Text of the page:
ARDC CEF: move from sell to conservation
In February, we wrote an article in which we analyzed Ares Dynamic Credit Allocation Fund, Inc. (NYSE: ARDC) and assigned it a To sell rating based on our analysis and view of the market. the fund is down more than -9% since our rating, or on an annualized basis, down more than -36%. If an investor had held the name rather than selling it, an entire year of dividends would have been wiped out in just three months. Unlike other writers on the platform, we constantly articulate our reasons for taking certain market views and actively monitor our performance against our ratings. We believe that a well-informed investor can make a more profitable decision by validating the authors’ historical performance in their respective fields.
We believe that the massive market sell-off driven by the Fed rate hike and the fear of a “hard landing” is slightly overdone and that all momentum must die down soon. We believe the Fed will hike another 50 basis points three times and reach a neutral rate level of 2.5%, followed by an valuation period. We think the market has already priced this in and is currently almost done with the risk aversion move. We have seen credit spreads widen significantly due to recession fears, which, coupled with higher risk-free yields, has resulted in a significant negative performance for CEF ARDC fixed income securities since the start of the year. With most of the negative movement behind us, we are now moving from To sell for Hold on this name.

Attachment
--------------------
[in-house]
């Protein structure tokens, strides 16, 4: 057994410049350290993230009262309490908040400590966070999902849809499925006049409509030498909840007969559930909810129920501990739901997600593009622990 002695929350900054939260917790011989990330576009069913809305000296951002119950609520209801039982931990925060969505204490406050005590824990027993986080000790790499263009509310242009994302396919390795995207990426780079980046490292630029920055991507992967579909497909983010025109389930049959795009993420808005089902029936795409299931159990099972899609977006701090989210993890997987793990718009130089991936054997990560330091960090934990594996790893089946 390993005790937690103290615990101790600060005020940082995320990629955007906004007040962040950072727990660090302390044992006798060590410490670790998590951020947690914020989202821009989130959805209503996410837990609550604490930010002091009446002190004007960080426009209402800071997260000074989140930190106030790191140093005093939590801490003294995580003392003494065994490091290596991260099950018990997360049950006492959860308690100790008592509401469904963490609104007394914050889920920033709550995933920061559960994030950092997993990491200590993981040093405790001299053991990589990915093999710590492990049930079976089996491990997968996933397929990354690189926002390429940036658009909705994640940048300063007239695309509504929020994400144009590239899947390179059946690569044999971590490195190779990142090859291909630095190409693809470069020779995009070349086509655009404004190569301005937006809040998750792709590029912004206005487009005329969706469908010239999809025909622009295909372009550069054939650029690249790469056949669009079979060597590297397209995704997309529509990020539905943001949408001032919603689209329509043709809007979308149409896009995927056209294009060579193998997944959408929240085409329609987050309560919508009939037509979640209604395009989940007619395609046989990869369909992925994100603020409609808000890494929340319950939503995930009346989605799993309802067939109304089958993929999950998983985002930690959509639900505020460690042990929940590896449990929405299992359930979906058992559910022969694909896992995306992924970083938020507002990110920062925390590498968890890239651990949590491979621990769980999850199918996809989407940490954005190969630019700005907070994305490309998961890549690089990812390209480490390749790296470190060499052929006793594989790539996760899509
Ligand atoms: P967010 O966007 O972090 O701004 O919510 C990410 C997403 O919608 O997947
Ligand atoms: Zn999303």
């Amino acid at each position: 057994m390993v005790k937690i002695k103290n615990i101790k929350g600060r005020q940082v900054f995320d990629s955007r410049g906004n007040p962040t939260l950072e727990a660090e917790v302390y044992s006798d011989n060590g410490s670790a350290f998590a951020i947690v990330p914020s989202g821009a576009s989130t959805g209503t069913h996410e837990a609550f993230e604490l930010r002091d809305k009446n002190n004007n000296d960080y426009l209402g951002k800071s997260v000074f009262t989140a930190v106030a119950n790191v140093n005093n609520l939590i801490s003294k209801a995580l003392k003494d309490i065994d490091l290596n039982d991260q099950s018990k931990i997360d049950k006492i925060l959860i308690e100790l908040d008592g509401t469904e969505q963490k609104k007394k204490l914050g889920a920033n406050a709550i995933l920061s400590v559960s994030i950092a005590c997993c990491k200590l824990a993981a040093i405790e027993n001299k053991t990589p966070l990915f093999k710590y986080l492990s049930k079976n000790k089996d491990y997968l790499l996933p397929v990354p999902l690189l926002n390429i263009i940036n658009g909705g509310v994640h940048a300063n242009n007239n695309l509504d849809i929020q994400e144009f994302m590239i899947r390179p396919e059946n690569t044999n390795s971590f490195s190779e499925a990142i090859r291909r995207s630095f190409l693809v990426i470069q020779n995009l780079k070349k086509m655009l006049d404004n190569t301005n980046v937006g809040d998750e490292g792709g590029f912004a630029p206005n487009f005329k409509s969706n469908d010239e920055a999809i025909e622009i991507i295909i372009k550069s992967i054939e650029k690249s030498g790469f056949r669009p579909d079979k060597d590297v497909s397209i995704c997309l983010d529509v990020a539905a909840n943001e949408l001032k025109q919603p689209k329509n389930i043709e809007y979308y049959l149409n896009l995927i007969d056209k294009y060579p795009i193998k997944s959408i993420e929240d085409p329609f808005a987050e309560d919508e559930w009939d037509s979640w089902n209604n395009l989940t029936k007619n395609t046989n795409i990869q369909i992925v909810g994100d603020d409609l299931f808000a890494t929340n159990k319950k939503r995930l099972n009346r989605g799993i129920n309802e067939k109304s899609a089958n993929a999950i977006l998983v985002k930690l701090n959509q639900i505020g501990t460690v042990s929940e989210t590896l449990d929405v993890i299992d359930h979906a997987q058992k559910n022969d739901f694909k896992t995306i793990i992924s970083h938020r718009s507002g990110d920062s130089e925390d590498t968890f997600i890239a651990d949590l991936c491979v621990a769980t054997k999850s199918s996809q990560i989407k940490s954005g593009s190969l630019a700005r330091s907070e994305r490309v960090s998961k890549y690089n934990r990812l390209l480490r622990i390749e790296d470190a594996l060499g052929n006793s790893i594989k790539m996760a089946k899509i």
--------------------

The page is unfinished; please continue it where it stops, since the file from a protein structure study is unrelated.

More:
The fund is down more than -9% in progress since our rating:
Since our February post, the ARDC is down over -9% on a price basis and over -7.86% on a total return basis, negating an entire year of dividends for the fund.
The fund is down more than -18% on a total return basis since the start of the year:
On a 5 year basis, which is more appropriate for a real individual buy and hold, the fund is still up around +5% on an annualized annualized return basis:
We believe that for buy and hold instruments, while an investor is well served to hold only the name in the portfolio, during significant macroeconomic events such as monetary and fiscal policies (tighten/loosen), it is worth trading part of the position. Namely, when identifying further weakness in the name due to higher interest rates in the market, even a true long-and-hold investor would have been well served to lighten their positioning. Taking such action does not mean liquidating the entire position, but simply adjusting to a lower ratio with the intention of buying the name later in the year at a lower price.
The fund currently holds leveraged loans, high yield bonds and CLOs:
The vehicle is heavily invested in CLOs which represent more than 30% of the portfolio and have a mixed sector allocation due to their own collateral pools: